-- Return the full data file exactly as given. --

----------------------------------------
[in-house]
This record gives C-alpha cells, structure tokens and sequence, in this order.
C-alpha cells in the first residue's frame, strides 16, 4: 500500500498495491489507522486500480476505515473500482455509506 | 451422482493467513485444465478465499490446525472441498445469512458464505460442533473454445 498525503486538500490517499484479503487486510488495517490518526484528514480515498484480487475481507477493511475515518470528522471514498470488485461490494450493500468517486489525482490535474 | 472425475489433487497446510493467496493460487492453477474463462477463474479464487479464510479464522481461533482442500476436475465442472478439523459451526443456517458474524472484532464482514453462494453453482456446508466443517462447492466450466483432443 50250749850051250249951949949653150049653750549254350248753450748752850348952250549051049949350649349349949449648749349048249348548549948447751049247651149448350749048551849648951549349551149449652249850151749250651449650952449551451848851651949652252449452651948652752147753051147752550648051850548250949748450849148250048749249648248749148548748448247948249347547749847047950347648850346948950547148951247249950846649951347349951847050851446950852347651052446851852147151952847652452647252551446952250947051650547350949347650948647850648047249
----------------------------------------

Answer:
[in-house]
This record gives C-alpha cells, structure tokens and sequence, in this order.
C-alpha cells in the first residue's frame, strides 16, 4: 500500500498495491489507522486500480476505515473500482455509506 | 451422482493467513485444465478465499490446525472441498445469512458464505460442533473454445 498525503486538500490517499484479503487486510488495517490518526484528514480515498484480487475481507477493511475515518470528522471514498470488485461490494450493500468517486489525482490535474 | 472425475489433487497446510493467496493460487492453477474463462477463474479464487479464510479464522481461533482442500476436475465442472478439523459451526443456517458474524472484532464482514453462494453453482456446508466443517462447492466450466483432443 50250749850051250249951949949653150049653750549254350248753450748752850348952250549051049949350649349349949449648749349048249348548549948447751049247651149448350749048551849648951549349551149449652249850151749250651449650952449551451848851651949652252449452651948652752147753051147752550648051850548250949748450849148250048749249648248749148548748448247948249347547749847047950347648850346948950547148951247249950846649951347349951847050851446950852347651052446851852147151952847652452647252551446952250947051650547350949347650948647850648047249